Andy Potts Andy Potts
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Last week saw the KHL announce its schedule for the coming season — with all the action set to start on September 2. That means it’s high time the pre-season preparations hit top gear, and Lokomotiv Yaroslavl became the first tournament winner of the summer.

KHL schedule confirmed

Friday brought the news we’ve all been waiting for, with the KHL’s Board of Directors confirming that 23 teams — everyone except Admiral Vladivostok — will compete in the 2020/2021 season. The fixture list was also unveiled, with the action starting on Sep. 2 with a clash between the teams that topped the two conferences last regular season. That means CSKA vs Ak Bars in Moscow to start us off on a 690-game marathon that runs until Feb. 27. Each team will have 60 games, playing every opponent home and away once and making up the extras with games against rival teams from the same conference. The playoffs are scheduled to start on March 2, and if the Gagarin Cup final goes all the way to game seven, the final action will be on April 30.

The KHL schedule for 2020-2021 – we start on Sep. 2!


Lokomotiv lifts first trophy of the summer

The pre-season schedule this year is a bit different from normal, but the traditional curtain-raiser in Sochi went ahead last week. The four-team tournament finished with Lokomotiv taking the honors, defeating SKA 3-2 in the final, but not everything could happen as usual. First, no fans were admitted to the Shayba Arena to see the games. Second, the participants were not quite as planned. Avangard had to withdraw from the competition after several members of the team tested positive for COVID-19, then HC Sochi opted to send a U20 team after two positive tests among its seniors. That meant two parallel series would be played: SKA against Lokomotiv, and Sochi U20s competing against a Russia U20 B team for the Future Cup. The latter tournament was one-sided, with the national team comfortably winning all four games. SKA and Lokomotiv, though, produced some compelling hockey. The Army Men, in their first games under new head coach Valery Bragin, powered to a couple of big wins: 6-0 and 6-2. In game three, Loko bounced back to record a 6-2 verdict of its own. Saturday’s game was designated the final, and the Railwaymen grabbed a 3-2 win — and the first silverware of the summer — on a last-minute goal from 19-year-old prospect Alexander Daryin.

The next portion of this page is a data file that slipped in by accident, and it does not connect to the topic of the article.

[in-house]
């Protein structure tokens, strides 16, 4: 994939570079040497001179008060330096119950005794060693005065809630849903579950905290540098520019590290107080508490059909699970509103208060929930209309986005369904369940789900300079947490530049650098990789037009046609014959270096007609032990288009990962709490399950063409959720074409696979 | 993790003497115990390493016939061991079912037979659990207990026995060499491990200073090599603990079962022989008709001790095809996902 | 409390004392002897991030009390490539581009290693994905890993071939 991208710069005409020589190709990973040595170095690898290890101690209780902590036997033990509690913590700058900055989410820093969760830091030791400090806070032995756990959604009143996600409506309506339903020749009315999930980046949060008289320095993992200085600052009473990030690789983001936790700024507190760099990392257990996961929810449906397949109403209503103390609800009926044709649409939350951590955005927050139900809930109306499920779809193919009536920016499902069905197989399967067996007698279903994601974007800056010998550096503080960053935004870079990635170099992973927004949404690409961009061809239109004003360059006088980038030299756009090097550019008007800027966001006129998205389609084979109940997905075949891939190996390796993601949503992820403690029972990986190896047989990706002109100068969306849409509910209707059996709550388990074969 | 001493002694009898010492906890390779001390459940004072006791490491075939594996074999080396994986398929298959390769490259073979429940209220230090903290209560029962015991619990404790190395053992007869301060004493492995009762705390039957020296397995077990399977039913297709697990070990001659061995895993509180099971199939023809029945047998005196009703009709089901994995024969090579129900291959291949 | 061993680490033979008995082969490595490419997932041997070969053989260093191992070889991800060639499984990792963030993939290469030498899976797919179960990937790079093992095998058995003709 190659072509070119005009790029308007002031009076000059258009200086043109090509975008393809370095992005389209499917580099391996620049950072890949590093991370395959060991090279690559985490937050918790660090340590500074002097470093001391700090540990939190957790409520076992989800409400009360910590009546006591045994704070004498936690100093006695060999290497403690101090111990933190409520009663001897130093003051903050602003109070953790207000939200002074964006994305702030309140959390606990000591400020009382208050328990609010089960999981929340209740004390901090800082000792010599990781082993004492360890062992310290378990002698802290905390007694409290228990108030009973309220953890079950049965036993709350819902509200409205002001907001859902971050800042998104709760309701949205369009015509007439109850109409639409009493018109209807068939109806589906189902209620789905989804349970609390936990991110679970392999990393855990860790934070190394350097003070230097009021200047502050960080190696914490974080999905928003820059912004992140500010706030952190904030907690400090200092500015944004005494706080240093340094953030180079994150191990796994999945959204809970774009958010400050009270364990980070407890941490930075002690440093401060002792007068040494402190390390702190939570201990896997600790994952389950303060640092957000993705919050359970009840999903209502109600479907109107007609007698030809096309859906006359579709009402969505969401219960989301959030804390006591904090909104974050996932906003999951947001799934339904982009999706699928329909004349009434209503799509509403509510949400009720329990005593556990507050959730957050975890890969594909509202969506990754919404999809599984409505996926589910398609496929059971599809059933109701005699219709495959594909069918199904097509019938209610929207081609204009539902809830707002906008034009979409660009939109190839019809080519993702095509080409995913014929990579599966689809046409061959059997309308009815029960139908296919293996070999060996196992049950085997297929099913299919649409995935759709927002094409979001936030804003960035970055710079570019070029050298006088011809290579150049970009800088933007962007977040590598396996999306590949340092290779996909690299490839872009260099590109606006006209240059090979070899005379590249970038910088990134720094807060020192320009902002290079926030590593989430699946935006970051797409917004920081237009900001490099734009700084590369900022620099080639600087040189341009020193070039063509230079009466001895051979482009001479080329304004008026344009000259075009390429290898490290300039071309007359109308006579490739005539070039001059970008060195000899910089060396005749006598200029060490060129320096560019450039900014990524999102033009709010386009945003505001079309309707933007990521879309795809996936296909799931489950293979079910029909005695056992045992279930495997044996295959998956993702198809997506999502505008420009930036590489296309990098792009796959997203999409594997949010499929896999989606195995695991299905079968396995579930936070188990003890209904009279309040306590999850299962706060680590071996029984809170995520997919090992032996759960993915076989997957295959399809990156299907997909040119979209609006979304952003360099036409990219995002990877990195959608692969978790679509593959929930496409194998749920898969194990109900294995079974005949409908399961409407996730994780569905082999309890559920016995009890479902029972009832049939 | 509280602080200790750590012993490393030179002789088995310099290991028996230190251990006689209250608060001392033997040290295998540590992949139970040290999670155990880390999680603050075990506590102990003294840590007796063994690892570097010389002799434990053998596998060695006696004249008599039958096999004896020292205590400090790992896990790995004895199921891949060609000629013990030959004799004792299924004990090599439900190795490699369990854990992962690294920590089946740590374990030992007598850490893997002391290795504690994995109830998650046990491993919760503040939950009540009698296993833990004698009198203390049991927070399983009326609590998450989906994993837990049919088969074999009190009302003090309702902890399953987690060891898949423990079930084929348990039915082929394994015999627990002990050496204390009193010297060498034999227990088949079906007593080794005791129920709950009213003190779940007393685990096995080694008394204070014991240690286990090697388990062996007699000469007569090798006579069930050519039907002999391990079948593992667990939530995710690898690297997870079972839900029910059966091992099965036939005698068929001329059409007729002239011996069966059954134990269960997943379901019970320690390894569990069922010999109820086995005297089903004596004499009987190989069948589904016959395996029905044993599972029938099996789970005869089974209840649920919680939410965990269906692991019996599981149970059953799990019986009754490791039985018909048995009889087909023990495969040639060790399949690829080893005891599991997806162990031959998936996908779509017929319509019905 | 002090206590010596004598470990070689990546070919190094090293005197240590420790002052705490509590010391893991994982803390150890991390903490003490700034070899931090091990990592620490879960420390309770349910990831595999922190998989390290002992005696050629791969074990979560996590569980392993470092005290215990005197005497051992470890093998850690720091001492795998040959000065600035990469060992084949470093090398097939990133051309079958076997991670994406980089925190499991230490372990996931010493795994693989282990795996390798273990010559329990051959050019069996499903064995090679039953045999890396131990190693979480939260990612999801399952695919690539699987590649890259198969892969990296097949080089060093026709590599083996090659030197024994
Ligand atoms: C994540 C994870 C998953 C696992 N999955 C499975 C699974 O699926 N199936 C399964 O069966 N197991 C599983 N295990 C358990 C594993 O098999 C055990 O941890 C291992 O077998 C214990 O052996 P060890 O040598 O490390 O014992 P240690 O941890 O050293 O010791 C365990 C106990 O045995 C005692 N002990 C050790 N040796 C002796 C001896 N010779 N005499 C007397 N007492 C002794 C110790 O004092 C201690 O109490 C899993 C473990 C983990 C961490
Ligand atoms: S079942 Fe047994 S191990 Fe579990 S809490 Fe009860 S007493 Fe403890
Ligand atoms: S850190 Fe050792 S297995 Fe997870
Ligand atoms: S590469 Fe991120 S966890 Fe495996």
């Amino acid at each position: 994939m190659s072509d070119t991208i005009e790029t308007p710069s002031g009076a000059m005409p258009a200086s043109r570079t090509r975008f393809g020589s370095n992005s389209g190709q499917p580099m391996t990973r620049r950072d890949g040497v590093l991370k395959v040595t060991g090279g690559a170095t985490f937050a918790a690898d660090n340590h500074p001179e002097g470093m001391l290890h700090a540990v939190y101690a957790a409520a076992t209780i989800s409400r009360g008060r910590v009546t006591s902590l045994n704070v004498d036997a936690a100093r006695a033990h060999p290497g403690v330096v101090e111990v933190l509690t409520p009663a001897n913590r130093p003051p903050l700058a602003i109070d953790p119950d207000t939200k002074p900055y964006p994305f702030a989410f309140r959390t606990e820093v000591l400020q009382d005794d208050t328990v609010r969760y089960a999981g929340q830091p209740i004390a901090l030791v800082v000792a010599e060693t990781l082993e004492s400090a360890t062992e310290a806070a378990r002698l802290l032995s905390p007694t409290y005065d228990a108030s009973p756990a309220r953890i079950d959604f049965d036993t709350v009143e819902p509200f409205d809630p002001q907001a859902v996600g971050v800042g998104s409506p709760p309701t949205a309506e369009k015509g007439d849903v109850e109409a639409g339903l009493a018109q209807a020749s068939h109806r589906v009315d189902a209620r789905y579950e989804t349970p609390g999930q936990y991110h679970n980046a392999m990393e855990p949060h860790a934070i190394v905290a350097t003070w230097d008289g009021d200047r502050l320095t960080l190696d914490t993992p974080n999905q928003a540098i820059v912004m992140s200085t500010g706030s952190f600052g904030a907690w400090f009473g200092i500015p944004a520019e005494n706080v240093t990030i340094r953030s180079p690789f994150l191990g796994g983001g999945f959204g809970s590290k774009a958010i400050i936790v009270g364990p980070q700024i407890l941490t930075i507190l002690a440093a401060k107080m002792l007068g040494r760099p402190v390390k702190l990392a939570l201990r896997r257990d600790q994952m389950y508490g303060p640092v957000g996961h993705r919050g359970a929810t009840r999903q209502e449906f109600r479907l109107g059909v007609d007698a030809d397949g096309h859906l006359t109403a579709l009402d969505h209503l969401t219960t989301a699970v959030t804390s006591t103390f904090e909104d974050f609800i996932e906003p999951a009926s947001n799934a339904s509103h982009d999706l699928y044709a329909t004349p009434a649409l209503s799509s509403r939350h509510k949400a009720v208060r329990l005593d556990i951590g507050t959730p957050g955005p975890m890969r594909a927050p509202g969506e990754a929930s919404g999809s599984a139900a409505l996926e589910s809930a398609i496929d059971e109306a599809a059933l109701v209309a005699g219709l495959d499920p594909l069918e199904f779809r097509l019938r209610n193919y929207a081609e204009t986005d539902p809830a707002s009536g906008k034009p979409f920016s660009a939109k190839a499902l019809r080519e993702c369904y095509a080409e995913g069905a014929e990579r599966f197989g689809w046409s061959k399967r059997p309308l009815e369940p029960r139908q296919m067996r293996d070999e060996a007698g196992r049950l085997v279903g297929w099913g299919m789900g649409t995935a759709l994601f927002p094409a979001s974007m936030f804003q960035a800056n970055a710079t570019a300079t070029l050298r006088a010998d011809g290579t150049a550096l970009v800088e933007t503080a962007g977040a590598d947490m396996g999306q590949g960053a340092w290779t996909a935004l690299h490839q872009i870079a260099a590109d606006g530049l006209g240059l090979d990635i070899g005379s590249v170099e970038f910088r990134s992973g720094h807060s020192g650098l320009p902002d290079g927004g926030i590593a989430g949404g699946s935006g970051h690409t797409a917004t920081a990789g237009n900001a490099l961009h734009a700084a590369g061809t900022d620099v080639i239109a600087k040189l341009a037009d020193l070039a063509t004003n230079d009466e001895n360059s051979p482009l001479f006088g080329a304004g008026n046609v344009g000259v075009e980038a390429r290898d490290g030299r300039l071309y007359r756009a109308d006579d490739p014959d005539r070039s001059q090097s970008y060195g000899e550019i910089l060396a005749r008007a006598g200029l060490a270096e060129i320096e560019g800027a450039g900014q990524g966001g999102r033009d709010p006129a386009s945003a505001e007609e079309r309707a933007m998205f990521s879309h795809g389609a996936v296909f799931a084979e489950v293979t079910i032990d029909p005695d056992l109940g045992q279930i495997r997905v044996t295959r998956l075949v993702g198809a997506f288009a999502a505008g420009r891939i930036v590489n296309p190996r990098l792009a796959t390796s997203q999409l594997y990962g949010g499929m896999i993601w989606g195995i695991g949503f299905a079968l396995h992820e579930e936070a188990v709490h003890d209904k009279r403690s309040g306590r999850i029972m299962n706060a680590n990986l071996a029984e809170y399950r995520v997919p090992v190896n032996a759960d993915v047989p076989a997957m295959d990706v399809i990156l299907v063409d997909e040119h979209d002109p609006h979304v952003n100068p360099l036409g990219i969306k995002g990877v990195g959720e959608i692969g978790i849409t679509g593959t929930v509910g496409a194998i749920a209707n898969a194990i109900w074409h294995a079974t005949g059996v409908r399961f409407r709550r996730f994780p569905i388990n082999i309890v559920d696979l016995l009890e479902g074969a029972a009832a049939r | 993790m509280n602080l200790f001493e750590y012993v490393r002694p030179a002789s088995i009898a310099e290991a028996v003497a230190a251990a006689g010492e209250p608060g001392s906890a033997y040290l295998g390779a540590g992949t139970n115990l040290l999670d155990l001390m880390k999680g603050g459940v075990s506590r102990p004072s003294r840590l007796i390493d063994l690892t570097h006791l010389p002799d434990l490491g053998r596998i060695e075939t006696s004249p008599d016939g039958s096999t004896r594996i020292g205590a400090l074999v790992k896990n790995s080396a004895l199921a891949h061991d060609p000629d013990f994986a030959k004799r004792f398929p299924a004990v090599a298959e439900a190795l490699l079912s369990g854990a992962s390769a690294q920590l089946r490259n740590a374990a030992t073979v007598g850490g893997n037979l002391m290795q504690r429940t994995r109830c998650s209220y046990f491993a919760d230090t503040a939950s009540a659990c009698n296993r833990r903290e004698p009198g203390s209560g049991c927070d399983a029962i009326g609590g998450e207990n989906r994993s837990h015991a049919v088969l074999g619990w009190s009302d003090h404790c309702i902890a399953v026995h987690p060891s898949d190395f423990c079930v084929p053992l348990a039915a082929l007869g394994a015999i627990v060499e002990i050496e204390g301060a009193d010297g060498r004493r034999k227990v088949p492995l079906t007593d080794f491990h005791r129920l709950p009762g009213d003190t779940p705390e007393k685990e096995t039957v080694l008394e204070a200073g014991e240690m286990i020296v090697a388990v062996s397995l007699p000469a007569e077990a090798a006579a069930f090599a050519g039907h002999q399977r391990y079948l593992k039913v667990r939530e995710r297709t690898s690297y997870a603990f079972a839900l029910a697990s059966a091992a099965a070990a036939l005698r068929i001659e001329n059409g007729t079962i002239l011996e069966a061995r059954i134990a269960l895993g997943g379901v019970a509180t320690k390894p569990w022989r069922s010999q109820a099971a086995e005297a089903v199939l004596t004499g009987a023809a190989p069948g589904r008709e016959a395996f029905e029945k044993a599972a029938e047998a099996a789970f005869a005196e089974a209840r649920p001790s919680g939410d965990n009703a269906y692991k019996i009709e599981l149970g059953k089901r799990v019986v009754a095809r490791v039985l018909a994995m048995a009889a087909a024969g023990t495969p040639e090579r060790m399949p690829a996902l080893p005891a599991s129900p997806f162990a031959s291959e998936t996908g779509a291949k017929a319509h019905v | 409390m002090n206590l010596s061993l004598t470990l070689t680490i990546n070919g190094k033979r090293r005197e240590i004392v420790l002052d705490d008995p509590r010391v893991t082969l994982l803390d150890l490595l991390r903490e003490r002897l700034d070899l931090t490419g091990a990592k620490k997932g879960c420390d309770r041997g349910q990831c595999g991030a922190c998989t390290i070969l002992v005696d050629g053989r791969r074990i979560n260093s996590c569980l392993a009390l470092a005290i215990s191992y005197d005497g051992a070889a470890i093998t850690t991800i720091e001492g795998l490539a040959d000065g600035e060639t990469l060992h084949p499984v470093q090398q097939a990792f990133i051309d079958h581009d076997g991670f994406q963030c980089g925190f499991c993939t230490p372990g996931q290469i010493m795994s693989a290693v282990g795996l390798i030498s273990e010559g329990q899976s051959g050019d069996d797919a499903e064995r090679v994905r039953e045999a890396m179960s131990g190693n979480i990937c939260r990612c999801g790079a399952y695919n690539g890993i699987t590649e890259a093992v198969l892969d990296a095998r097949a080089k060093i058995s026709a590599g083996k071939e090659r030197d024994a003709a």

The summer’s first prize goes to Lokomotiv


Amirov plays lacrosse

One of the highlights of the Sochi Hockey Open came on the first day, when Salavat Yulaev prospect Rodion Amirov delivered the most memorably goal of the competition. Amirov, widely recognized as one of the most exciting youngsters in Russian hockey, was playing for Igor Larionov’s national team against Sochi when he burst out from behind the goalline to deliver a lacrosse style goal into the home net. It was a play that echoed the likes of Mikael Granlund or Andrei Svetchnikov. Head coach Larionov acknowledged that Amirov is a player to watch, but added that the 18-year-old still has much to learn. “I had an interesting conversation with ... Amirov,” the much-titled former CSKA and Red Wings star. “I tried to show him that he understood hockey in a different way: individual play is good, but only when it’s at the service of the team.”

Amirov is eligible for this year’s NHL draft and is ranked fifth among European skaters by NHL Central Scouting.

Six-shooting SKA downs Loko, Amirov plays lacrosse


Coming up

This week sees two more pre-season tournaments scheduled. In Ufa, the Republic of Bashkortostan Trophy will be contested by Salavat Yulaev, Traktor, Neftekhimik and Severstal. Like the earlier warm-up games between Salavat and Avtomobilist, these games will be played in front of spectators, albeit a reduced crowd of no more than 10% of the arena’s 8,000 capacity. In Magnitogorsk, meanwhile, Metallurg stages the annual Romazan Memorial Trophy, alongside Avtomobilist, Amur and Sibir. Due to restrictions imposed by the local authorities, spectators will not be permitted in the arena at this event.


Red Star ready to start

Many teams have faced a challenging pre-season due to the ever-changing picture around the coronavirus pandemic. But few have found things as tough as Kunlun Red Star. Our Chinese franchise is in a uniquely difficult position, needing to relocate to Russia to play its home games due to travel restrictions in place in the People’s Republic. That also brings complications in respect of hiring imports, who face different rules from foreigners employed by Russian clubs. As a result, on Friday the Dragons held their first team meeting ahead of head coach Alexei Kovalev’s inaugural camp in Mytishchi this week. Kovalev has a roster of 35 Russian players, all on try-out contracts, as he looks to build a team that can start the season before any imports are available. However, the legendary Stanley Cup winner was quick to point out that his current crop of players should not assume they are simply makeweights: every player involved with the club has a chance to prove his worth in pre-season and the best will keep their places even when the imports come back.


Andy Potts Andy Potts
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